But from my own selfish perspective I don't think that it is a good thing for the people I care about who shop regularly at Thrifty stores.

Awww, c'mon.  Quit the crying.  One quarter of a *billion* dollars for the family business?  I say sell.  Cash in!  Enjoy it while you can.  That buys your great-great-grandkids a lot of stuff.

Besides, at least his employees have a pension plan now, and I bet he throws one hell of a going away party.  :)

-- Matt.

Cheers,

Anne

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But from my own selfish perspective I don't think that it is a good thing for the people I care about who shop regularly at Thrifty stores.   

Why? The owner of Sobeys has already stated that the name (Thrifty's) isn't changing. Is there something evil about Sobey's? Is there something else you're concerned about?

Just wonderin'

A.

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According to an article in my local paper today, which I'm sure is something that ran in your local papers, (if you happen to subscribe to the Winnipeg Free Press), Thrifty stores will maintain their brand and operate as a separate, stand alone division of Sobeys.

"Having strong local management teams that are close to the market and understand the competition, understand the consumer and understand the competitive dynamics is key to our success," McEwan said.

"It has been critical for Thrifty to grow and thrive on particularly Vancouver Island, so we have absolutely no intention of changing."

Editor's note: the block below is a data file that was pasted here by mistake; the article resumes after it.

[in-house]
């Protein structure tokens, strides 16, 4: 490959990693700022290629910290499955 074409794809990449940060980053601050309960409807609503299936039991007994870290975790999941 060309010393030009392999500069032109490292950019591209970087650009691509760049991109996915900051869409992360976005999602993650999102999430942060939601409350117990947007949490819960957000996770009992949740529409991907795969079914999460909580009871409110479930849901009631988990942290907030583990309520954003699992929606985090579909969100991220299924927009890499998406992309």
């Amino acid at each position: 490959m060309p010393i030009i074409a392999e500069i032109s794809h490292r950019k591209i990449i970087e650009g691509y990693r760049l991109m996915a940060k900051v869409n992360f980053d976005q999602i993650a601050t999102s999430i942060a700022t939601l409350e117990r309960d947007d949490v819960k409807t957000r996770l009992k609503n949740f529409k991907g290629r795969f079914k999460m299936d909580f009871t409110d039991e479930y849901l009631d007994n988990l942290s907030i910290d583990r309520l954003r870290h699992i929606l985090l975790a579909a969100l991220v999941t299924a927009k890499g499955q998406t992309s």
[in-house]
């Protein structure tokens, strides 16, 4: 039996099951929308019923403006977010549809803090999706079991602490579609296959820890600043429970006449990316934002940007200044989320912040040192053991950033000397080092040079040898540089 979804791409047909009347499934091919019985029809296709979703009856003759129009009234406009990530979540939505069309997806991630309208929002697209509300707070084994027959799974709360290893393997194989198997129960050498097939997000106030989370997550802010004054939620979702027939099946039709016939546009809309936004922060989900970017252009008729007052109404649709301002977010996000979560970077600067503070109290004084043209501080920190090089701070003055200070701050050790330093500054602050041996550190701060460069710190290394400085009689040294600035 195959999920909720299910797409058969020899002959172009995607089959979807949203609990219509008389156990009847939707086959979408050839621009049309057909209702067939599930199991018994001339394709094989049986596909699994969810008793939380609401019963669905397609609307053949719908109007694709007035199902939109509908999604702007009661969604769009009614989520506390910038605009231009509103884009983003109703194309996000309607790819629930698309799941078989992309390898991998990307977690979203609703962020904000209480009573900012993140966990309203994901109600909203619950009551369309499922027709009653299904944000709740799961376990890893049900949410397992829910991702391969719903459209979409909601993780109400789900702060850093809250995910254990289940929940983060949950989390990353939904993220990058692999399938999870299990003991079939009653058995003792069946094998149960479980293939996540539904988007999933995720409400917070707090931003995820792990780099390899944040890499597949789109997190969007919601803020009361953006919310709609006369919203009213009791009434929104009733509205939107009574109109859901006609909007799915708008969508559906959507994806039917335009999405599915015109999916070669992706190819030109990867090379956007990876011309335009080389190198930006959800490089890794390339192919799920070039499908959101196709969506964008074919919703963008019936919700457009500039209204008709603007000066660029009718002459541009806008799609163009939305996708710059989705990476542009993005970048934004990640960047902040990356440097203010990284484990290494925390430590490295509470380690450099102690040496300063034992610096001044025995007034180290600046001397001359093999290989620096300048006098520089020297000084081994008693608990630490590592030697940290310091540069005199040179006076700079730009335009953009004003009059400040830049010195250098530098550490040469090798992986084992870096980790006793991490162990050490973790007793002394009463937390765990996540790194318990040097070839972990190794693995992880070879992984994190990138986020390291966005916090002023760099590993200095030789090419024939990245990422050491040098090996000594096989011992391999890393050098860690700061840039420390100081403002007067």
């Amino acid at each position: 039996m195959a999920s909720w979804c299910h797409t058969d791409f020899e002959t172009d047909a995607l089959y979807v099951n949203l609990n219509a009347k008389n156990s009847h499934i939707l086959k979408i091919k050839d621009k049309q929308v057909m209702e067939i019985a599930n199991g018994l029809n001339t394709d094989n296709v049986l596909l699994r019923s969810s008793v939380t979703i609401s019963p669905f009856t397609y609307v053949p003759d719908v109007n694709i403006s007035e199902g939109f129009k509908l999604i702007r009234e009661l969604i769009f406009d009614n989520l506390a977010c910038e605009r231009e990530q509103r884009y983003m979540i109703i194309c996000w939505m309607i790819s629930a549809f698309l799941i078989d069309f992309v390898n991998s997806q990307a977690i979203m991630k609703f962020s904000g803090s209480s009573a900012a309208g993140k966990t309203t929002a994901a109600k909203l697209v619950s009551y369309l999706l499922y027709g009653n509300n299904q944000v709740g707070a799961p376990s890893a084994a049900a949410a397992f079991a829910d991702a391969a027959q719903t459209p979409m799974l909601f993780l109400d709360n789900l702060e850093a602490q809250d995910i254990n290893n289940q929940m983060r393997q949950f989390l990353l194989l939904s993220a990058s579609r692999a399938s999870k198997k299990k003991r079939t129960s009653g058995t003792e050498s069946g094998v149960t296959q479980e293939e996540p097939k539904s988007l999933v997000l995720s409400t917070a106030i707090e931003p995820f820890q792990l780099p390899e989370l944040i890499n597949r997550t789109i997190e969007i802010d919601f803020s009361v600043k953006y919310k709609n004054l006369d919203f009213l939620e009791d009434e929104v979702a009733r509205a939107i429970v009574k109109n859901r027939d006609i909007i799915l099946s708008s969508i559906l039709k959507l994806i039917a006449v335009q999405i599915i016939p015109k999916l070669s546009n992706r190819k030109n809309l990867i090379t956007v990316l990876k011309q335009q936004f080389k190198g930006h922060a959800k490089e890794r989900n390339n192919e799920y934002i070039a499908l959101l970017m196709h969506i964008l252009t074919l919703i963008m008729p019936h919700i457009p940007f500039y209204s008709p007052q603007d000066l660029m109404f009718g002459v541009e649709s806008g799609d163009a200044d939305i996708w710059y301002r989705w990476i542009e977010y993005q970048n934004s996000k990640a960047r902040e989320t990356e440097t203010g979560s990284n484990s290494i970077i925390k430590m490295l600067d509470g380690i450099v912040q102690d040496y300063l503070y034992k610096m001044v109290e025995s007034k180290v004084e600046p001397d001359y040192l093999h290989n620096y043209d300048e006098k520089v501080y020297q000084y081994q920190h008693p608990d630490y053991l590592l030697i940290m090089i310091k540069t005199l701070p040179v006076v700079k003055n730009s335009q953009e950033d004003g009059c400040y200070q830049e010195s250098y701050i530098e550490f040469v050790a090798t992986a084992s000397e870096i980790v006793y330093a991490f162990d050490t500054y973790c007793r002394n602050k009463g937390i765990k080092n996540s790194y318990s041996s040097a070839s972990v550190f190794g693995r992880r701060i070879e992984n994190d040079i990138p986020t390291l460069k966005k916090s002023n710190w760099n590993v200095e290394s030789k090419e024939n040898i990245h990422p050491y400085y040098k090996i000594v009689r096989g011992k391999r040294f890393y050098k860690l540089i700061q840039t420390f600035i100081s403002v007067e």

"More recently, we have come to the realization that if we want to continue as the market leader, then we must commit to a new era of growth," Campbell said.

"I am very pleased to find, in Sobeys, a company that is committed to the long-term growth and success of Thrifty Foods."

Most of the local IGAs have become Sobeys over the last few years and I like them.

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But from my own selfish perspective I don't think that it is a good thing for the people I care about who shop regularly at Thrifty stores.   

Why? The owner of Sobeys has already stated that the name (Thrifty's) isn't changing. Is there something evil about Sobey's? Is there something else you're concerned about?

Just wonderin'

A.

New owners always say things are not changing. Then they change. I don't have any particular view on Sobey's. I pretty much agree with this comment in the Sun article today:

Mark Colgate, associate dean at the University of Victoria's school of business, said it doesn't make sense for a company to buy another without wanting to have an influence on its operations.

"Of course they will say that, but over time, as they get folded into the new company and bring their people in to change a few things around, which they always do, then trying to maintain that same [corporate culture] will be difficult," he said. "And as you grow, which I imagine is one of the main reasons for selling out, then of course maintaining that culture becomes even more difficult."

Of course it is possible that the changes will result in stores that are even better when viewed from my perspective. Call me a pessimist.

Cheers,

Anne